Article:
Every so often, a piece of culture gains so much traction that it becomes bigger than its origin. Today, Eminem's song "Stan" joins those ranks. The word "stan" officially entered Merriam-Webster’s dictionary catalogue as both a noun and a verb. The term stems from Eminem and Dido's 2000 song of the same name, which tells the story of a deranged fan who goes from super-fanatic status to unhinged stalker by the end of the song. Because the internet is a deeply unhealthy place where people ask celebrities to punch them in the face or run them over as a sign of devotion, it's no surprise that "stan" has been co-opted by those online as a way to address crazed fans.
To catch you up to speed, if you're a stan (noun), then you're "an extremely or excessively enthusiastic and devoted fan." If you stan (verb) something, then you "exhibit fandom to an extreme or excessive degree : [are] an extremely devoted and enthusiastic fan of someone or something, " per Merriam-Webster. And then right down there at the bottom of the entry is the etymology of the word, which attributes its origins to Eminem, also known as Marshall Bruce Mathers III (Bruce??). While its inclusion in the Merriam-Webster Dictionary is a new entry, "stan" actually made its way into the Oxford English Dictionary back in 2017.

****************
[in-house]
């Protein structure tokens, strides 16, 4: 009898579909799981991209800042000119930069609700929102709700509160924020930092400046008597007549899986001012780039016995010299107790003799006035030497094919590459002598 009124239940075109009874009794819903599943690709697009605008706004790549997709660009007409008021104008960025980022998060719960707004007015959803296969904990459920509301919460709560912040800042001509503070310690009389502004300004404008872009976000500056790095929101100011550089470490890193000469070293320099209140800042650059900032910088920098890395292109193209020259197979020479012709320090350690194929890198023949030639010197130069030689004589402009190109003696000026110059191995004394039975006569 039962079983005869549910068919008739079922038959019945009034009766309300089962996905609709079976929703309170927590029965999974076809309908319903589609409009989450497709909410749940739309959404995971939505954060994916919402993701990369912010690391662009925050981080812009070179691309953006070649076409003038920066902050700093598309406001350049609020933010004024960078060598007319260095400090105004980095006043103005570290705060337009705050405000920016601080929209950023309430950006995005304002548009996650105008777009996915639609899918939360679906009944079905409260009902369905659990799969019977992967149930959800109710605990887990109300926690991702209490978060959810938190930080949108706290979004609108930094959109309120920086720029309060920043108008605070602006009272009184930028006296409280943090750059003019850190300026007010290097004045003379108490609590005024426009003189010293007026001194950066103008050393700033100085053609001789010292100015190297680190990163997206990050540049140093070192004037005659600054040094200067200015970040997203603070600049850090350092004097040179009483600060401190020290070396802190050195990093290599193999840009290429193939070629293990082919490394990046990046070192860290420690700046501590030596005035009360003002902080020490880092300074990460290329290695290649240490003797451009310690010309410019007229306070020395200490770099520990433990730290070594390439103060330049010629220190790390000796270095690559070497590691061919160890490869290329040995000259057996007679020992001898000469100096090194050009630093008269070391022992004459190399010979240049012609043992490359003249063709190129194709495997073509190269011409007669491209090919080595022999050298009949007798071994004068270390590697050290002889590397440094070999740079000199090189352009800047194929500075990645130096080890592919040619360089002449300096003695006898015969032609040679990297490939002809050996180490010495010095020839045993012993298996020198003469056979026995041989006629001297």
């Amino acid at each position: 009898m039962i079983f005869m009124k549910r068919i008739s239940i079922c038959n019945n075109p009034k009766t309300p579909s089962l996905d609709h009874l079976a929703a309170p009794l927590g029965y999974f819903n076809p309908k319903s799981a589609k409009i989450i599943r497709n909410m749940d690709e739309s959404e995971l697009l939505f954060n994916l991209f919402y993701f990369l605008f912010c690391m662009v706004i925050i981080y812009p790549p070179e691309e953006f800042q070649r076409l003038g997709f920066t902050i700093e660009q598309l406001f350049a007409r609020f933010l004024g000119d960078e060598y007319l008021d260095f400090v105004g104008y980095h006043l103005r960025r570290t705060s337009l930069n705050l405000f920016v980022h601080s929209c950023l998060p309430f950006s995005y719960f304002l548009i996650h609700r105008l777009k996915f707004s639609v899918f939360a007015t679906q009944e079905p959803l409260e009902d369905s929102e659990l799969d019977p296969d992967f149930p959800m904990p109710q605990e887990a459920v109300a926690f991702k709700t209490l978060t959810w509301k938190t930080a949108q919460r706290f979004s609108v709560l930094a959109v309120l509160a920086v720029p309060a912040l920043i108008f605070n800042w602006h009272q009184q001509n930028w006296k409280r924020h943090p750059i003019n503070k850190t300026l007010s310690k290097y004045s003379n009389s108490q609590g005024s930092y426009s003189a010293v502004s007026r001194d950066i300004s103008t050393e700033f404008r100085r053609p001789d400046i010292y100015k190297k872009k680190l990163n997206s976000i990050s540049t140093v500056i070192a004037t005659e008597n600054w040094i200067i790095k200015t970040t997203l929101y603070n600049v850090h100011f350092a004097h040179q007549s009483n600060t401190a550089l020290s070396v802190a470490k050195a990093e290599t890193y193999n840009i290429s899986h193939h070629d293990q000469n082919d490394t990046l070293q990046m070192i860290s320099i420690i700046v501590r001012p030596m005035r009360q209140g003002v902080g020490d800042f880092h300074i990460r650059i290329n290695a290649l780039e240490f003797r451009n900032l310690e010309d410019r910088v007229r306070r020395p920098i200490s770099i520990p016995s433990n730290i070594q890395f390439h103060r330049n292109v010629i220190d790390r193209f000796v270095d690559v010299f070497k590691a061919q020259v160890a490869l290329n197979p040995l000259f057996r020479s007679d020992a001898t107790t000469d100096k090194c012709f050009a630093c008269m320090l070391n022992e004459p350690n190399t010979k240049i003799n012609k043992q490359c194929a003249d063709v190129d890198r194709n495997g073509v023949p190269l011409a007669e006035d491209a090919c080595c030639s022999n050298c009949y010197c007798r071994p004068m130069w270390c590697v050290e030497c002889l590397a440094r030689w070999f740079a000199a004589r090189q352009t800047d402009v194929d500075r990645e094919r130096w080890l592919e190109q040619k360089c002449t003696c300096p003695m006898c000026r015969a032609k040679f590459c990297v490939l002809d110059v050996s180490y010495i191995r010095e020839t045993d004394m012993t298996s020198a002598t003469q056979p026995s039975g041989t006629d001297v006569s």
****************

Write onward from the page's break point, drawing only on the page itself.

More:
"Stan" is ultimately more a pejorative than a term of endearment. When a bro comes out of nowhere to correct you on Jon Snow's lineage? Stan. When a Beyoncé fan flies out of nowhere to chastise you when you mention that Rihanna is the best vocalist in the game? Stan. The word joins other phrases like "swole" and "clapback" as new entries to the dictionary this year.
It's hard to beat having a song so ingrained in pop culture that you land a dictionary entry. Hats off, Slim Shady.
From: Esquire US